Although it was first announced back in September, we finally got solid hands-on time with a working Apple Watch; and not a unit simply running demo software. This was a working, walking, talking wearable, straight from the Cupertino labs. It’s Apple’s first smartwatch, a device the company will be the perfect companion to the hundreds of million of iPhones on the market. But with a $349 entry price, will enough people throw down the money to jump into Apple’s wearable future?
That’s something we won’t know the answer to until we try out the Apple Watch for more than a few minutes. What we can say is that the smartwatch market is still wide open, giving Apple a big opportunity to come out in front. Whether that’ll happen remains to be seen; Android Wear devices have made a lot of progress over the last several months, and the software is only getting better. Not only that, but we should be seeing second generation Android Wear devices sooner rather than later, which means improved hardware isn’t far off.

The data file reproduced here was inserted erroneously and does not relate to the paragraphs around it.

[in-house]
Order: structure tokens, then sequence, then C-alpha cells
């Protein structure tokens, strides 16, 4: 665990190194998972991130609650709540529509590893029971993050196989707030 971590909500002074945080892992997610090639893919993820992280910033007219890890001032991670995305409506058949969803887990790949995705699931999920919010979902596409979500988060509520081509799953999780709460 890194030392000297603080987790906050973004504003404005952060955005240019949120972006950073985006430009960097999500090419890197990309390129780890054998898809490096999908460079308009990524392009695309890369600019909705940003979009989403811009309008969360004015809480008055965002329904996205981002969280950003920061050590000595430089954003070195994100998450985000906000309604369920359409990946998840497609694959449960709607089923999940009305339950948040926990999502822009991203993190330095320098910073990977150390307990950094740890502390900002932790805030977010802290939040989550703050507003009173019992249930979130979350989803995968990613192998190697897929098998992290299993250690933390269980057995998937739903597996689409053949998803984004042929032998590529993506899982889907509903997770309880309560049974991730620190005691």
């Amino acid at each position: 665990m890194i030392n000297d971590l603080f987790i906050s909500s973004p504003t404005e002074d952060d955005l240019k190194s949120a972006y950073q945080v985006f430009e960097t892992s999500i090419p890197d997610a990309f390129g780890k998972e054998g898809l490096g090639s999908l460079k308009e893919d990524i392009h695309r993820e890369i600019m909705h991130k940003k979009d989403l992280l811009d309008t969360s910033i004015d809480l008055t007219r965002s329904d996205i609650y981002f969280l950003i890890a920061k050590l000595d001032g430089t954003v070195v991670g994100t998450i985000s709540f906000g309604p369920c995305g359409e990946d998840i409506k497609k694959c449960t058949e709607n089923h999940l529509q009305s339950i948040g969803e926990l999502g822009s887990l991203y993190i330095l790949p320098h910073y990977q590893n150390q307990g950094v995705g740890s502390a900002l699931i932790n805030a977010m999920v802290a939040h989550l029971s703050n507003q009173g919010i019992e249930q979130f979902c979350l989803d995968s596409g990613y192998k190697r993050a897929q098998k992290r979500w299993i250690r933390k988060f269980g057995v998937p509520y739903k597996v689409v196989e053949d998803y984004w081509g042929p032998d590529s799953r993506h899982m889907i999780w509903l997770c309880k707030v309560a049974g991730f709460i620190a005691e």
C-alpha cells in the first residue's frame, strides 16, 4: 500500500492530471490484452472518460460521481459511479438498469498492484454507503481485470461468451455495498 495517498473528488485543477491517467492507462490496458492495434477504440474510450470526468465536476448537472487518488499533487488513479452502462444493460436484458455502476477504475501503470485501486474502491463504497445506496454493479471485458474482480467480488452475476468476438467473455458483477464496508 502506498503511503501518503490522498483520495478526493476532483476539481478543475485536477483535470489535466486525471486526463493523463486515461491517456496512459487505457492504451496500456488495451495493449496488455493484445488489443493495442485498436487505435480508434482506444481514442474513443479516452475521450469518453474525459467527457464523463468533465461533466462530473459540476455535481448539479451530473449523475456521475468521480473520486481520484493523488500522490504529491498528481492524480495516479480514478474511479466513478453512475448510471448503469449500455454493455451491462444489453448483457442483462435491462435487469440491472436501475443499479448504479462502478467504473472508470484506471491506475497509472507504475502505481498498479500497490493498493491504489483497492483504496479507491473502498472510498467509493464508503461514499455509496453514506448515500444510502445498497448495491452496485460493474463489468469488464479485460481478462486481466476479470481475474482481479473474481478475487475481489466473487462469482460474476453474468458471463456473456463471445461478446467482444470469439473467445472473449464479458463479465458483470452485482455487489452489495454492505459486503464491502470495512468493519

And that’s another thing to keep an eye on. Google is reportedly working on ways to bring Android Wear support to iOS, which means iPhone owners might be able to go out and buy a Moto 360, which is cheaper than Apple’s cheapest Apple Watch. We really think the design of the Apple Watch is terrific, and battery life is better than early reports lead on. But it has to be functional for it to stand apart—at least to justify the high price.
We’ll find the answer to our questions once the apple Watch comes out at the end of next month. Based on what we know now, we’re not entirely sold on the idea of an Apple Watch—or even smartwatches as a whole. But they’re improving, and they’re definitely poised to make our lives that much better. The Apple Watch starts at $349, and goes all the way up to $17,000 for the most expensive Watch Edition.